Edited by KeithAug

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Posted (edited)

Thank you Mark.


Today the temperature outside was 25 deg c (77 deg f). If felt hot but  fortunately the workshop only got to a comfortable 16 deg c.


I reached a bit of a milestone in the build.

I made the carriage lock for the sliding plate and attached it to the plate with 2 bolts (the 2 smaller holes). The locking handle has still to be made and uses the larger centre hole.




With the lock attached I was able to bolt the bearing housing to the sliding plate. 


I was then able to assemble the milling head on to the runners.


The leadscrew and nut were then assembled.


Finally I have something that starts to look like a mill. The head now moves smoothly and securely in response to the turning of the leadscrew - very satisfying.



I took a couple of further shots to show maximum and minimum elevation.





Edited by KeithAug

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4 hours ago, KeithAug said:

Today the temperature outside was 25 deg c (77 deg f). If felt hot

Hi Keith - as an Aussie this made me smile - Melbourne (even this far south of the equator) often gets to high 30s and even 40s on occasion ;):)


Very nice work with your mill - I just wish I had your tooling skills as there are so many jigs I wish to make.





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One step forward and two steps back seems to have been the motto for the last few days. One off builds tend to be that way and fixing / improving the design on the run is a necessary part of the process.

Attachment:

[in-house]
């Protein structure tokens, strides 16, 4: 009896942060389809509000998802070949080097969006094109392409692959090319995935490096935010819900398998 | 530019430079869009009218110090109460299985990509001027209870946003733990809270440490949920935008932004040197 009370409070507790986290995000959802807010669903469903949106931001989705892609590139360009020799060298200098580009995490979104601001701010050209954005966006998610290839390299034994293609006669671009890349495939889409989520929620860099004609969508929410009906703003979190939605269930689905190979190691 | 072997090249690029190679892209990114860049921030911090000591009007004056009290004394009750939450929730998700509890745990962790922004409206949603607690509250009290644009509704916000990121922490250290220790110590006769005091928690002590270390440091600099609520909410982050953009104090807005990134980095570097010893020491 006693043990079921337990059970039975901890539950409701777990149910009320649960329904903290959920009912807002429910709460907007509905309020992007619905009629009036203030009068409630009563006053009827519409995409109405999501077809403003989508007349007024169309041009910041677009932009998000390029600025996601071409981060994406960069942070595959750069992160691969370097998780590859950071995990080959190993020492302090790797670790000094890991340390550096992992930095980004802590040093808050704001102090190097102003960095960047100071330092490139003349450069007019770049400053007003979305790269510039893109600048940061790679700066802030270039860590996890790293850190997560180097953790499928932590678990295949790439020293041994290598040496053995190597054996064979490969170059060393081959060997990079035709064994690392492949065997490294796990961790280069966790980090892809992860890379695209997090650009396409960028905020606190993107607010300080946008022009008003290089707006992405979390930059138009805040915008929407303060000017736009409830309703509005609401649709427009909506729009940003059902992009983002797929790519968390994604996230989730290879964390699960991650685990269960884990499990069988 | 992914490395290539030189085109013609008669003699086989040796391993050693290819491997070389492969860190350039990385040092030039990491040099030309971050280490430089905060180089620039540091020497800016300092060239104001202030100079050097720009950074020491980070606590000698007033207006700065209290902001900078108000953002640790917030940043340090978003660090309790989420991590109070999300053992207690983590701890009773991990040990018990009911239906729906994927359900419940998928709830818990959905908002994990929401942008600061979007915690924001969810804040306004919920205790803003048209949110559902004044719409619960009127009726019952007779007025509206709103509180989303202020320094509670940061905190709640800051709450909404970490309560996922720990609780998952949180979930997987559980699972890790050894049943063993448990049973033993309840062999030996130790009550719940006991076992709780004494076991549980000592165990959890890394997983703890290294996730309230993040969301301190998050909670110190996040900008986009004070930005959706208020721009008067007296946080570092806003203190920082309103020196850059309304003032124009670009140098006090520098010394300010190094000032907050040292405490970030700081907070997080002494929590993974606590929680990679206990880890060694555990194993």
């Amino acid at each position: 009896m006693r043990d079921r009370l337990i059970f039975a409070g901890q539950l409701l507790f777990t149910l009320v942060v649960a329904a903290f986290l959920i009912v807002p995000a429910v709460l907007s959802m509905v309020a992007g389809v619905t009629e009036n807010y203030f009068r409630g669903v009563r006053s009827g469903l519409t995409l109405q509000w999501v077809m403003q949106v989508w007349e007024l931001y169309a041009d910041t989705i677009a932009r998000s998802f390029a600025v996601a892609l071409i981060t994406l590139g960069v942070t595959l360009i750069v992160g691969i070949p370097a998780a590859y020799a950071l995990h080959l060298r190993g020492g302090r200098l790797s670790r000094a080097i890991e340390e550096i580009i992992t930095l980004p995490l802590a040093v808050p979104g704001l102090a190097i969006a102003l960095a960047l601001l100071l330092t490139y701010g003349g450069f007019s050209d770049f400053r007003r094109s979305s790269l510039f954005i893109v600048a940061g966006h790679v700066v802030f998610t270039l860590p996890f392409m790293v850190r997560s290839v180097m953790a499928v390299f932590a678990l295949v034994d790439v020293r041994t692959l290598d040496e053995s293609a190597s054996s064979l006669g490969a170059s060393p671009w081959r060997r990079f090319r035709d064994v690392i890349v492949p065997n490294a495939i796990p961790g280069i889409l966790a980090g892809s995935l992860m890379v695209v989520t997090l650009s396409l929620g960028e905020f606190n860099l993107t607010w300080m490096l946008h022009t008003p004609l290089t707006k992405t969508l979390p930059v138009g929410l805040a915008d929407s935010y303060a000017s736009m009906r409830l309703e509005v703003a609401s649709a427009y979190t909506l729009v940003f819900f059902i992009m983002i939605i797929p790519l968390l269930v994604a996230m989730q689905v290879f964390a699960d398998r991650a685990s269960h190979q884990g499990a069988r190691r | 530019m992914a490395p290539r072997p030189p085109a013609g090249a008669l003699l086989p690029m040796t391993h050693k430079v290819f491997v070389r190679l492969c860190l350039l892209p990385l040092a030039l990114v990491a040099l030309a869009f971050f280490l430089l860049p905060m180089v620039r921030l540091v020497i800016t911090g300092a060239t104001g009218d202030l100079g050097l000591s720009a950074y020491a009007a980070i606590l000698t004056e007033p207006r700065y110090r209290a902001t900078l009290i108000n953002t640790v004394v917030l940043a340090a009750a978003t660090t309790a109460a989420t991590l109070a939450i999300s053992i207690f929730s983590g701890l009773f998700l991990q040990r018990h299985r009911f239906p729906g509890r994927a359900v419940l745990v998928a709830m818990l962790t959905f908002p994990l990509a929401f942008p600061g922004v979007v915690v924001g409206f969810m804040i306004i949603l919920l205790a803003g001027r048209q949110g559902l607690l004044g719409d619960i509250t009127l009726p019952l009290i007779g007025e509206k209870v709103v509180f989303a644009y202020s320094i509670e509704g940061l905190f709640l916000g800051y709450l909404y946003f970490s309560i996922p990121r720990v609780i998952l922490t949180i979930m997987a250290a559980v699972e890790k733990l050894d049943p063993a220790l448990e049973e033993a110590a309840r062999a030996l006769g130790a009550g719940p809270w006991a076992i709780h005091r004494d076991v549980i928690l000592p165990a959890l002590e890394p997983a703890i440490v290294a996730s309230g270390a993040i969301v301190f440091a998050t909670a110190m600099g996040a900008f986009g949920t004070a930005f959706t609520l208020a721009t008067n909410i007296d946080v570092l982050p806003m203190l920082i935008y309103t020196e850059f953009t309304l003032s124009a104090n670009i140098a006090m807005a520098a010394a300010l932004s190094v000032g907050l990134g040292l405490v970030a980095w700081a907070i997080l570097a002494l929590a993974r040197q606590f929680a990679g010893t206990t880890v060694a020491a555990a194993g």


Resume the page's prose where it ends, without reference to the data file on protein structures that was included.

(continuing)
I continued work on the carriage clamp and pressed into service my ball turning attachment that I made several years ago. I needed a ball for the end of the clamp handle.


The funny thing about ball turning attachments is that they are always high on the must have list but are seldom used. In a little over 4 years this was its 4th outing.


I do find the process quite satisfying.


The clamp worked well, and with a bit of polishing the ball looked just the job.


Unfortunately I subsequently decided I needed to stiffen up the slide assembly and the design for doing this involved a different clamping arrangement - so this work was wasted.


I then measured the run to on the spindle and it was a deal greater than I thought necessary - about .003" eccentricity.


So followed a day tracking down the problem. On inspecting the collet i realised the bore was rough and did not run true when measured with the dial indicator. I decided to re machine the internal taper.


I set the topside to the correct taper angle using one of the collets as a reference for the dial indicator.



I then machined the taper angle in the collet bore.



I then rechecked and found that the eccentricity had only improved marginally.


I continued to check and even checked the bearings were running true - they were!!!


Having eliminated all other possible causes I was forced to conclude that the bearing seats on the shaft were at fault - you may recall from earlier I had re machined one. If I had started from scratch I would have turned the shaft between centres, but I took a short cut. The shaft is now in the bin and I have dug out a bar from which to make a new one by the correct method!!!!!! 


So in summary most of the work over the last few days (like the shaft) is in the bin.


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Well, sh... happens.


I found that I use my ball-turning attachment quite a bit, as I like to have ball handles on my machines. It was originally built for model parts, but mostly got used for making machine parts.